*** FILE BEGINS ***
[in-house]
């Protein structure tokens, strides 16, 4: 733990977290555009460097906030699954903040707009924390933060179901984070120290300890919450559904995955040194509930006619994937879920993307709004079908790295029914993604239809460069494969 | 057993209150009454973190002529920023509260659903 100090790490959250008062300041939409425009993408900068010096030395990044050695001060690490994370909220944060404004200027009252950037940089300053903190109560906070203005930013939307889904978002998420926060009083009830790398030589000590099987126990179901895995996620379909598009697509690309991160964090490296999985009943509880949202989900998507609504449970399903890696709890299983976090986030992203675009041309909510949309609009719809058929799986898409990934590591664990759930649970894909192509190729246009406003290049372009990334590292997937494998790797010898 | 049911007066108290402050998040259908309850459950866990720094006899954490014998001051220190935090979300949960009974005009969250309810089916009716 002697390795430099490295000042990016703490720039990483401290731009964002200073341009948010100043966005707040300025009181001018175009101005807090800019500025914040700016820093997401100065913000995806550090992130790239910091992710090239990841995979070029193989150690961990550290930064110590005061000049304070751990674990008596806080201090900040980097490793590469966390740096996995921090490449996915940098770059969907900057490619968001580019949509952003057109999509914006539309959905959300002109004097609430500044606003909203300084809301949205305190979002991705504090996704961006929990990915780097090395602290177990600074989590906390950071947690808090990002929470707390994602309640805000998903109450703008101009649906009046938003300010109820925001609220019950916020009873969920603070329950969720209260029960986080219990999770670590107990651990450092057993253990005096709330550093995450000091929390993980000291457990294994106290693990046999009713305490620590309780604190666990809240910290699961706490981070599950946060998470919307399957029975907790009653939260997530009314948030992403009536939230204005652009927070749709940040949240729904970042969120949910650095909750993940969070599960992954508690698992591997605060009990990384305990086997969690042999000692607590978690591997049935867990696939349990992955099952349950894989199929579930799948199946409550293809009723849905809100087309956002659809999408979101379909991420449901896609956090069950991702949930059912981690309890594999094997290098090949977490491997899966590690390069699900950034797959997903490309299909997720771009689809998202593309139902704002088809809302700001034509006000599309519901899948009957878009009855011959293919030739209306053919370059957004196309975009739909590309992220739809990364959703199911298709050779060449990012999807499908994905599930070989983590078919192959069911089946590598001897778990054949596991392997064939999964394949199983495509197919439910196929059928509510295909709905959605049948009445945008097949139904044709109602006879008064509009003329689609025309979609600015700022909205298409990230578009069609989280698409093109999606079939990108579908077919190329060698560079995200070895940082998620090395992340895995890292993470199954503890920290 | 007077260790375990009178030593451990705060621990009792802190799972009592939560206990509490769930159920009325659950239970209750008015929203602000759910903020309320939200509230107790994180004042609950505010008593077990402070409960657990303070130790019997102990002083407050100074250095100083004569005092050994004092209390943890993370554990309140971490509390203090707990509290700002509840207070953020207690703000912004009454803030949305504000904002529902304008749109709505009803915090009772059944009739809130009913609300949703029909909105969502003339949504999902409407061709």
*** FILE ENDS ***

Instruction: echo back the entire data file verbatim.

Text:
[in-house]
């Protein structure tokens, strides 16, 4: 733990977290555009460097906030699954903040707009924390933060179901984070120290300890919450559904995955040194509930006619994937879920993307709004079908790295029914993604239809460069494969 | 057993209150009454973190002529920023509260659903 100090790490959250008062300041939409425009993408900068010096030395990044050695001060690490994370909220944060404004200027009252950037940089300053903190109560906070203005930013939307889904978002998420926060009083009830790398030589000590099987126990179901895995996620379909598009697509690309991160964090490296999985009943509880949202989900998507609504449970399903890696709890299983976090986030992203675009041309909510949309609009719809058929799986898409990934590591664990759930649970894909192509190729246009406003290049372009990334590292997937494998790797010898 | 049911007066108290402050998040259908309850459950866990720094006899954490014998001051220190935090979300949960009974005009969250309810089916009716 002697390795430099490295000042990016703490720039990483401290731009964002200073341009948010100043966005707040300025009181001018175009101005807090800019500025914040700016820093997401100065913000995806550090992130790239910091992710090239990841995979070029193989150690961990550290930064110590005061000049304070751990674990008596806080201090900040980097490793590469966390740096996995921090490449996915940098770059969907900057490619968001580019949509952003057109999509914006539309959905959300002109004097609430500044606003909203300084809301949205305190979002991705504090996704961006929990990915780097090395602290177990600074989590906390950071947690808090990002929470707390994602309640805000998903109450703008101009649906009046938003300010109820925001609220019950916020009873969920603070329950969720209260029960986080219990999770670590107990651990450092057993253990005096709330550093995450000091929390993980000291457990294994106290693990046999009713305490620590309780604190666990809240910290699961706490981070599950946060998470919307399957029975907790009653939260997530009314948030992403009536939230204005652009927070749709940040949240729904970042969120949910650095909750993940969070599960992954508690698992591997605060009990990384305990086997969690042999000692607590978690591997049935867990696939349990992955099952349950894989199929579930799948199946409550293809009723849905809100087309956002659809999408979101379909991420449901896609956090069950991702949930059912981690309890594999094997290098090949977490491997899966590690390069699900950034797959997903490309299909997720771009689809998202593309139902704002088809809302700001034509006000599309519901899948009957878009009855011959293919030739209306053919370059957004196309975009739909590309992220739809990364959703199911298709050779060449990012999807499908994905599930070989983590078919192959069911089946590598001897778990054949596991392997064939999964394949199983495509197919439910196929059928509510295909709905959605049948009445945008097949139904044709109602006879008064509009003329689609025309979609600015700022909205298409990230578009069609989280698409093109999606079939990108579908077919190329060698560079995200070895940082998620090395992340895995890292993470199954503890920290 | 007077260790375990009178030593451990705060621990009792802190799972009592939560206990509490769930159920009325659950239970209750008015929203602000759910903020309320939200509230107790994180004042609950505010008593077990402070409960657990303070130790019997102990002083407050100074250095100083004569005092050994004092209390943890993370554990309140971490509390203090707990509290700002509840207070953020207690703000912004009454803030949305504000904002529902304008749109709505009803915090009772059944009739809130009913609300949703029909909105969502003339949504999902409407061709």